An interpreter is a software program that converts a man-made language that has syntax [→] and strict grammar called a programming language [→] into instructions that make computers perform specific actions. Many of these operations together are what end up as software applications we use daily.
Another program that does this is called a compiler [→]. The main difference between an interpreter and a compiler is when and how they do this conversion. A compiler will convert these instructions once into a program very similar to the apps you have on your computer and you can double click them to run them at any time. Interpreters on the other hand will directly convert these instructions into something the computer understands, which means you will always need the interpreter in other to run the software you have created.
Use cases and Examples
Because interpreters run through the instructions and do not produce a program you can execute later, It makes it perfect for scenarios where you need to interact with the computer and see its output in realtime, an example of this is shell scripting [→].
Most programming languages used for developing web applications use interpreters and this is mostly because web applications usually require making changes multiple times in the development process so much so that developers don't want to be sitting around waiting for a compiler to provide an executable program before testing to see if the everything works as intended. This is mostly true for large web applications.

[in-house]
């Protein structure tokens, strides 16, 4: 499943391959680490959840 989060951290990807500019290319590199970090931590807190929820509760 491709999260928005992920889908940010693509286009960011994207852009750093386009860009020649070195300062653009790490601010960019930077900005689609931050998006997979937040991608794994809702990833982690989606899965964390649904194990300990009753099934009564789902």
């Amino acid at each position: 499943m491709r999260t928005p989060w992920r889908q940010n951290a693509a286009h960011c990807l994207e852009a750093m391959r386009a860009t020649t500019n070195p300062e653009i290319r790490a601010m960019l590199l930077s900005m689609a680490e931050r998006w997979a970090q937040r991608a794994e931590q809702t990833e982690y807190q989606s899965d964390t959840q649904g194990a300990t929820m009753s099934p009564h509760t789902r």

With that being said interpreted programs are generally slower than compiled programs purely based on the fact that interpreters will have to convert the instructions each and every time you want to get the computer to perform some operation, whereas compilers convert your instructions once into a program and thats about it.
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